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Attention to-day is chiefly focussed upon the consequences of encephalitis lethargica; the disabled victims of the disease present many problems, both medical and administrative.
The disease has a high case-mortality; though the majority of deaths occur during the primary attack, in many cases death occurs at much longer intervals after onset; the death-rate is estimated at 35 to 40 per cent. From the after-histories of some 3,000 patients in London, Glasgow, Belfast, Manchester, Bristol, Sheffield and other large towns, it appears that about 40 per cent. of notified patients become disabled. Generally speaking, severe sequels are preceded by severe symptoms in the original attack, but the Parkinsonian syndrome is a noteworthy exception to this rule.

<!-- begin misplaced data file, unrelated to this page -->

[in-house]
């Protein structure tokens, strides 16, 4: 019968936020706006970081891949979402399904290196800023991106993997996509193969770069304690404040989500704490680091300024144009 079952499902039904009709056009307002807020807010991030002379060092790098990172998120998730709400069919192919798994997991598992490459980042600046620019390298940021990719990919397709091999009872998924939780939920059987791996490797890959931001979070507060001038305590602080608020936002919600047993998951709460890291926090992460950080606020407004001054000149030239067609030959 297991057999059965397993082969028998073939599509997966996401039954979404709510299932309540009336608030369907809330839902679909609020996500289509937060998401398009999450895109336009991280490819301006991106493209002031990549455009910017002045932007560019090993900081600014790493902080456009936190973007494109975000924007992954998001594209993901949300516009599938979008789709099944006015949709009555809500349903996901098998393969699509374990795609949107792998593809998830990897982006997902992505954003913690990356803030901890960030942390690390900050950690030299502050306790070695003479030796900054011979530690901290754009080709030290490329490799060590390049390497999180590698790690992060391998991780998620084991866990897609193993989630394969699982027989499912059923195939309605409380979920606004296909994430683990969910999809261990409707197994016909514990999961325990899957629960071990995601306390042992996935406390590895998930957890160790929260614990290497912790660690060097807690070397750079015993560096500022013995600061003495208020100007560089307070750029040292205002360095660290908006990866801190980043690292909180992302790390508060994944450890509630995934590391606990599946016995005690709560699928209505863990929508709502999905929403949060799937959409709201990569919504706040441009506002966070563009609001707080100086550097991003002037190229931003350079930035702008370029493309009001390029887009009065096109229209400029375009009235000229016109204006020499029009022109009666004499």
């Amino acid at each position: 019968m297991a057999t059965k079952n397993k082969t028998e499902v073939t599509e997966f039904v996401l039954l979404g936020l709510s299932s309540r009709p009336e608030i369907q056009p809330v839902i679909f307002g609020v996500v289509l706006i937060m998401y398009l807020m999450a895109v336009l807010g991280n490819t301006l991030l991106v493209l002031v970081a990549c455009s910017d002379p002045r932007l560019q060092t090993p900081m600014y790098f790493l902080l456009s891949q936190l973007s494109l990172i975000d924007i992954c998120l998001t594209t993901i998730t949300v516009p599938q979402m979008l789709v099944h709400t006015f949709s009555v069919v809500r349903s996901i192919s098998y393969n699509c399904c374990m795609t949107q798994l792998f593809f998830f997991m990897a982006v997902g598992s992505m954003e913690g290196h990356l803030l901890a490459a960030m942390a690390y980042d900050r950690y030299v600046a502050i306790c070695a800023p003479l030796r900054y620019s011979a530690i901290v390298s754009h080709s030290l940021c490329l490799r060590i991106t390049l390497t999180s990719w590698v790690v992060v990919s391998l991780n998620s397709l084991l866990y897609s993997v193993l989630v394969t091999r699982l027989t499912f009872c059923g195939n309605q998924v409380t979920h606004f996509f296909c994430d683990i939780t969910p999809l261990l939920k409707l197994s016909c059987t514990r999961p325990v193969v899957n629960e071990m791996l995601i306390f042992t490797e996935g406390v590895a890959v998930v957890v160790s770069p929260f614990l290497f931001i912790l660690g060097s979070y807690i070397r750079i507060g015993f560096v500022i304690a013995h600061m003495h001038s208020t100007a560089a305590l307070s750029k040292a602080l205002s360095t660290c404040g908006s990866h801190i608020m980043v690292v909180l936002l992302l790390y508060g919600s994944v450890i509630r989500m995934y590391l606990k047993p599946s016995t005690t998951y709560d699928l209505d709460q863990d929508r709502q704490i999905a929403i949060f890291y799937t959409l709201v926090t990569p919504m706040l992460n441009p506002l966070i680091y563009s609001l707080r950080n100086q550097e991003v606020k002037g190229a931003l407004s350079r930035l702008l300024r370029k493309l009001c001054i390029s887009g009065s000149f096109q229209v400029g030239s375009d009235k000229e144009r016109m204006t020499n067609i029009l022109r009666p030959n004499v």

Broadly classifying the sufferers from post-encephalitis, rather than the sequelæ observed in this condition, the author discusses (a) those who suffer mainly from physical sequels; (b) those who chiefly show origin of mental deterioration; (c) those who exhibit demoralizations.
The provision of suitable institutional accommodation for those with progressive physical disabilities (often combined with mental failing), the general re-training and education of the youngest victims and the training and control of adolescents with serious character-changes, constitute some of the problems of post-encephalitis.
While advocating further research the author considers that for the present the welfare of the passive helpless adult is best secured by ad hoc arrangements under the Poor Law Authorities or Board of Guardians. The youngest patients, with a more hopeful prognosis, need special institutional care and training on some such lines as those of the Encephalitis Unit at Winchmore Hill. It is hoped that the Mental Deficiency Act, 1927, will prove of great help for the management of moral delinquents.